An argument is logically valid if and only if it follows an argument scheme that is logically valid. An argument scheme is logically valid if and only if it is impossible for any argument following this scheme to have true premises and a false conclusion. See, for example, the logically valid argument scheme that is called modus ponens:
- If p, then q
- Therefore, q
In this modus ponens argument the conditional “if p, then q” is understood as being true under all circumstances: whenever the statement “p” is true, the statement “q” is also true. That means, the statement “if p, then q” is understood here as something like a law of nature that explains an event described by q as a necessary consequence of an event described by p. If it happens, by contrast, that “p” is true but “q” false, then—and only in this case—the connected statement “if p, then q” is false. So, if the conditional “if p, then q” and the statement “p” in the modus ponens argument above are supposed to be true under all circumstances, it should be impossible to find any two propositions p and q (that is, complete and well-formed sentences that can be true or false) that would lead to a false conclusion. Take the following example:
- Paul is a rational being.
- If Paul is a rational being, then Paul is responsible for what he did.
- Therefore, Paul is responsible for what he did
It is obvious that the conclusion of this argument must be true if both the premises are true. Since it is impossible to imagine that this would be different for any argument that is structured according to this modus ponens form, we can conclude that the form itself is logically valid and, thus, any argument that follows this form.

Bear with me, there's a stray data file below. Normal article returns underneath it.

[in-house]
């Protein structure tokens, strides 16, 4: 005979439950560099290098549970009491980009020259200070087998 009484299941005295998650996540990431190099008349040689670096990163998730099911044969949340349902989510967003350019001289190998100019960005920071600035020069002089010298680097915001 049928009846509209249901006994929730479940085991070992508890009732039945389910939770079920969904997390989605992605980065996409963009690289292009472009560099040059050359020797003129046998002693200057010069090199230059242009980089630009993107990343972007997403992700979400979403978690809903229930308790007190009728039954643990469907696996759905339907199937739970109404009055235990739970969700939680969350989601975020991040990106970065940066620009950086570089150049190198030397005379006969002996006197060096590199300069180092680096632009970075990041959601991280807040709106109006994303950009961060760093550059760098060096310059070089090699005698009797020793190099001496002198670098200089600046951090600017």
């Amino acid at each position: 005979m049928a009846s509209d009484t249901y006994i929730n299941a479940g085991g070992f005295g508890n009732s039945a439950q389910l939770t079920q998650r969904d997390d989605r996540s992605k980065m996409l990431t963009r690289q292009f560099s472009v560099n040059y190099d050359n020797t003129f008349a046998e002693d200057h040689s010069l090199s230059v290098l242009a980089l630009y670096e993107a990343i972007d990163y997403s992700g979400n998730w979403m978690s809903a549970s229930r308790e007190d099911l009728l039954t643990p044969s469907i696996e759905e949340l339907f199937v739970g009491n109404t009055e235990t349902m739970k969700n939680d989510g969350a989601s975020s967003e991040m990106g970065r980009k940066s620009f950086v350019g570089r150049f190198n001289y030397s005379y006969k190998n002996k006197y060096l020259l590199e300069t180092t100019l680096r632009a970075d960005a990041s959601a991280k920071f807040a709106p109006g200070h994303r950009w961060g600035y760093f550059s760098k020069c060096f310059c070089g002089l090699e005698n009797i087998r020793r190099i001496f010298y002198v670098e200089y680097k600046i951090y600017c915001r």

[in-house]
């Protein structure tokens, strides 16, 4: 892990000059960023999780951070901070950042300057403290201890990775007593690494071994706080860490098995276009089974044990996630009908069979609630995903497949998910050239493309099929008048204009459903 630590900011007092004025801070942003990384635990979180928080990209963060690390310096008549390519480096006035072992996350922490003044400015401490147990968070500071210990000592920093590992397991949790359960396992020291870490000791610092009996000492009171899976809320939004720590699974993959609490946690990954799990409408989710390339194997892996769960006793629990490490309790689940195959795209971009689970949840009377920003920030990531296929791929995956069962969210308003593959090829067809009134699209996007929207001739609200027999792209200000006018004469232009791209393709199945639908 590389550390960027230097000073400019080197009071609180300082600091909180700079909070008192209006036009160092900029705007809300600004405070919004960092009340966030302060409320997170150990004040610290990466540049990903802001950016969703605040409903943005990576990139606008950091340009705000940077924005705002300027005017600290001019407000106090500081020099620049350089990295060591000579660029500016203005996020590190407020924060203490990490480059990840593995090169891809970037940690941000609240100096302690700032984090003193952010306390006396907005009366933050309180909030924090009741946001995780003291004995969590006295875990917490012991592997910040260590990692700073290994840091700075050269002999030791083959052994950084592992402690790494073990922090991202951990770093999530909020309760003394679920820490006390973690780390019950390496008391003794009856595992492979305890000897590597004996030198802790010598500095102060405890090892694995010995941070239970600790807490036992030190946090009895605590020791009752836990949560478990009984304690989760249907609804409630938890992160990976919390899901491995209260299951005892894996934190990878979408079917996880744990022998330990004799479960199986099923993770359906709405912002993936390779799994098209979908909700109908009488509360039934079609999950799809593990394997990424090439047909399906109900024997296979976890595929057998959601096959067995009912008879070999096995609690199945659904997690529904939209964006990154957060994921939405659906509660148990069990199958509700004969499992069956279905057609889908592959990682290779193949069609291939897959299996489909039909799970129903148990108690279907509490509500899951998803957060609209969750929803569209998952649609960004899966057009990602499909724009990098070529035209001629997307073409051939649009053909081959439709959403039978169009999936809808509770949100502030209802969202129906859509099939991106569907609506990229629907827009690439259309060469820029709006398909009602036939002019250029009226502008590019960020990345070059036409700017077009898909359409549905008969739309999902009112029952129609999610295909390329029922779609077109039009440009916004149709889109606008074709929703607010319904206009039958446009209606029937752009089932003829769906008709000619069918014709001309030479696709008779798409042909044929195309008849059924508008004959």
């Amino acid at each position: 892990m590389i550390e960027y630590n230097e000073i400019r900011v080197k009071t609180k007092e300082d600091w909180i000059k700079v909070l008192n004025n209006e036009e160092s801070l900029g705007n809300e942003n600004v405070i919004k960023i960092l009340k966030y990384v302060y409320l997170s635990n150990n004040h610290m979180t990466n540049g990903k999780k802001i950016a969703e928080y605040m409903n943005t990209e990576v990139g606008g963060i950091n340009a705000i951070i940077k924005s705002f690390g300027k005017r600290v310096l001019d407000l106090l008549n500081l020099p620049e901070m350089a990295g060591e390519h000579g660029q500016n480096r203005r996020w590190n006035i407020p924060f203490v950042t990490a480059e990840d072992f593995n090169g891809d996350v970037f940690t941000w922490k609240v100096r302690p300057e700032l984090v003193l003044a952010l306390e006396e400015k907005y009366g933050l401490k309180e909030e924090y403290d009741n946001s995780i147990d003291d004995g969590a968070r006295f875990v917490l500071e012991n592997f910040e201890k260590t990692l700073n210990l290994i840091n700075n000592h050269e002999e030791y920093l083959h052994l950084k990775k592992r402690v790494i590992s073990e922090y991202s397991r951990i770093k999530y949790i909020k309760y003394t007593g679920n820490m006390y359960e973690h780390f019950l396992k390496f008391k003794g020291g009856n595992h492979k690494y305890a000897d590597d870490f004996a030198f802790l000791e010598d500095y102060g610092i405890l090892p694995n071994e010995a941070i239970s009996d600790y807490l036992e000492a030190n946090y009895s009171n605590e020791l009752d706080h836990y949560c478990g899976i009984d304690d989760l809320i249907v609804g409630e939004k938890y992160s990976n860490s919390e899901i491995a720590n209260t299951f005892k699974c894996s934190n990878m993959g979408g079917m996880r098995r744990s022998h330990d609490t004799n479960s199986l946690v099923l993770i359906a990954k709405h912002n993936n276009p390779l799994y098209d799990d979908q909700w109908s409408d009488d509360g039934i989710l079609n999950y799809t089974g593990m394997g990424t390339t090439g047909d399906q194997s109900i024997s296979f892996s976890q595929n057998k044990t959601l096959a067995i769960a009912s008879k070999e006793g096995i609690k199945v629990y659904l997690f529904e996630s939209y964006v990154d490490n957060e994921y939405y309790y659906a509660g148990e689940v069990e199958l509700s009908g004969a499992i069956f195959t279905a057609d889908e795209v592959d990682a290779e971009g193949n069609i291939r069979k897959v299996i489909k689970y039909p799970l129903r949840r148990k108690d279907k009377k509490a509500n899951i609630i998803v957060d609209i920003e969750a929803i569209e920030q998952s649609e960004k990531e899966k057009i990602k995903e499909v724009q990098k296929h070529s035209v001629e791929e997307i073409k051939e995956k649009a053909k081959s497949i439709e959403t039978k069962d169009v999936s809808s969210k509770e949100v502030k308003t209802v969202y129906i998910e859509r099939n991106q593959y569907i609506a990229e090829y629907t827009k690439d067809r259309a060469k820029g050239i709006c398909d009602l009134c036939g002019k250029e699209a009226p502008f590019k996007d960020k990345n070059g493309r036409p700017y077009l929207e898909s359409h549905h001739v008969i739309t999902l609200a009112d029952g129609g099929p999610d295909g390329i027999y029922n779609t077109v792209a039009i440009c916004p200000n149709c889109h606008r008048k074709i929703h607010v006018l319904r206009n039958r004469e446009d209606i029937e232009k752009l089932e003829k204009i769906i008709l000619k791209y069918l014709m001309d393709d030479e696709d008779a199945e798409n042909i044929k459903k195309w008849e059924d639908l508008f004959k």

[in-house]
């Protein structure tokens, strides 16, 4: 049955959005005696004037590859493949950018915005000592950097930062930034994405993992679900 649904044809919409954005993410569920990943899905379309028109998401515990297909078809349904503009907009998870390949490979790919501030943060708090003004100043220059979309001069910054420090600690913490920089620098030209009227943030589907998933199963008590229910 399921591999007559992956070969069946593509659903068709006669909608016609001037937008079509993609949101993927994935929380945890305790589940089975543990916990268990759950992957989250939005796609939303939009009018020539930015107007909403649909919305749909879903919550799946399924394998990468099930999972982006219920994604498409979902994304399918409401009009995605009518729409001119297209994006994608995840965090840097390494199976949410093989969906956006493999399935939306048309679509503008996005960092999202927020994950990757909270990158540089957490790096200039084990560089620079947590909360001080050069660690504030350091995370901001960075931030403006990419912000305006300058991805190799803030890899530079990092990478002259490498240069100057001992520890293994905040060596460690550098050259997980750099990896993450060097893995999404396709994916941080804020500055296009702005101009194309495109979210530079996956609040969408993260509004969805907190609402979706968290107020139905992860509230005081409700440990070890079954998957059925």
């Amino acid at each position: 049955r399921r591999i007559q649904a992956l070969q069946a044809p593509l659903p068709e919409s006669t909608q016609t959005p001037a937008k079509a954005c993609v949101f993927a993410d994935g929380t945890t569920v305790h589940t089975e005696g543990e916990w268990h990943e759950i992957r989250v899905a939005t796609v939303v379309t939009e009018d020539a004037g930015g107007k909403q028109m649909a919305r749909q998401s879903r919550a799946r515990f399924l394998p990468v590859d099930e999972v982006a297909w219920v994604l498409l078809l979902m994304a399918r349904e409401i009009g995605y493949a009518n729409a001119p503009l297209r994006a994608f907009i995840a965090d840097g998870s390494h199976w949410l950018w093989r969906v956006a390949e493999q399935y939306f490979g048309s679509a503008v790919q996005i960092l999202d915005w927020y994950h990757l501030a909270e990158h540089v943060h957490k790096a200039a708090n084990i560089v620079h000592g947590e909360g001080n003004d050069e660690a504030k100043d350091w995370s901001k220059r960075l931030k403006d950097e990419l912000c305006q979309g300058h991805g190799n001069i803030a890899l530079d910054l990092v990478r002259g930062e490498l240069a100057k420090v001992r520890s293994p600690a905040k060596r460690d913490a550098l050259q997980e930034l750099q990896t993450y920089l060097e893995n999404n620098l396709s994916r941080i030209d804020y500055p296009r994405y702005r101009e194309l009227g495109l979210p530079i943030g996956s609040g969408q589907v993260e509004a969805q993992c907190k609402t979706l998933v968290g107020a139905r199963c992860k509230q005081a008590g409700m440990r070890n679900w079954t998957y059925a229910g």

What logical validity means in the AGORA approach
Please note the following important points that are specific for the AGORA approach:
- The “logical” argument mapping that we can perform in the AGORA-net is not the same as “deductive reasoning.” Logical argument mapping is the process of constructing arguments in deductive form, assessing the acceptability of the premises as they need to be formulated to achieve this deductive form, and revising these premises and/or the structure of the argument as long as it takes to construct the best possible argument. A reconstruction of an argument in logical form can show us how its premises would need to look like if the goal were to guarantee the truth of the conclusion. The point is to get the content of the premises right and to formulate them in their strongest possible form.
- According to the philosophical foundation of the AGORA approach none of the premises of an argument needs to be objectively true. “True under all circumstances” means here only that there is someone—the author of these premises—who believes that the premises are true under all circumstances. If you formulate a statement in the AGORA system you indicate by this very act that you believe that this statement is true. This is the reason why in AGORA every statement appears in a text box that names the author (“AU”) of the statement. The author can be held accountable for what he or she writes. This means, at the same time, that all the statements in an AGORA argument map represent only the beliefs and opinions of certain people at a certain time. They do not represent “knowledge” which is—at least in philosophy—considered to be objectively true.